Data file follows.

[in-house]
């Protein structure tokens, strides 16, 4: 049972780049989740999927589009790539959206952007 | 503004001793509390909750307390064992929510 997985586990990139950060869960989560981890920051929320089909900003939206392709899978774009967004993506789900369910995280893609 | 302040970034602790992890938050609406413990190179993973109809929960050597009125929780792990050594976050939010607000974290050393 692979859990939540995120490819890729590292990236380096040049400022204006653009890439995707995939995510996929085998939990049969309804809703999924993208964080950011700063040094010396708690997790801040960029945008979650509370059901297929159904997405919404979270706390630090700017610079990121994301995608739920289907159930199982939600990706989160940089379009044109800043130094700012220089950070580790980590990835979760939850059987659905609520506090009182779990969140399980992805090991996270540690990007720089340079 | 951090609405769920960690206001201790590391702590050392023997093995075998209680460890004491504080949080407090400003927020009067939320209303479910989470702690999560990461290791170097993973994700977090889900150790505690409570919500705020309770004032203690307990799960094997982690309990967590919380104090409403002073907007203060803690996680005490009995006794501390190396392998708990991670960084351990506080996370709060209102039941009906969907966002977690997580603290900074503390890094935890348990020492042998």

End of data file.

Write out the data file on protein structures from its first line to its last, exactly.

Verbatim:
[in-house]
């Protein structure tokens, strides 16, 4: 049972780049989740999927589009790539959206952007 | 503004001793509390909750307390064992929510 997985586990990139950060869960989560981890920051929320089909900003939206392709899978774009967004993506789900369910995280893609 | 302040970034602790992890938050609406413990190179993973109809929960050597009125929780792990050594976050939010607000974290050393 692979859990939540995120490819890729590292990236380096040049400022204006653009890439995707995939995510996929085998939990049969309804809703999924993208964080950011700063040094010396708690997790801040960029945008979650509370059901297929159904997405919404979270706390630090700017610079990121994301995608739920289907159930199982939600990706989160940089379009044109800043130094700012220089950070580790980590990835979760939850059987659905609520506090009182779990969140399980992805090991996270540690990007720089340079 | 951090609405769920960690206001201790590391702590050392023997093995075998209680460890004491504080949080407090400003927020009067939320209303479910989470702690999560990461290791170097993973994700977090889900150790505690409570919500705020309770004032203690307990799960094997982690309990967590919380104090409403002073907007203060803690996680005490009995006794501390190396392998708990991670960084351990506080996370709060209102039941009906969907966002977690997580603290900074503390890094935890348990020492042998």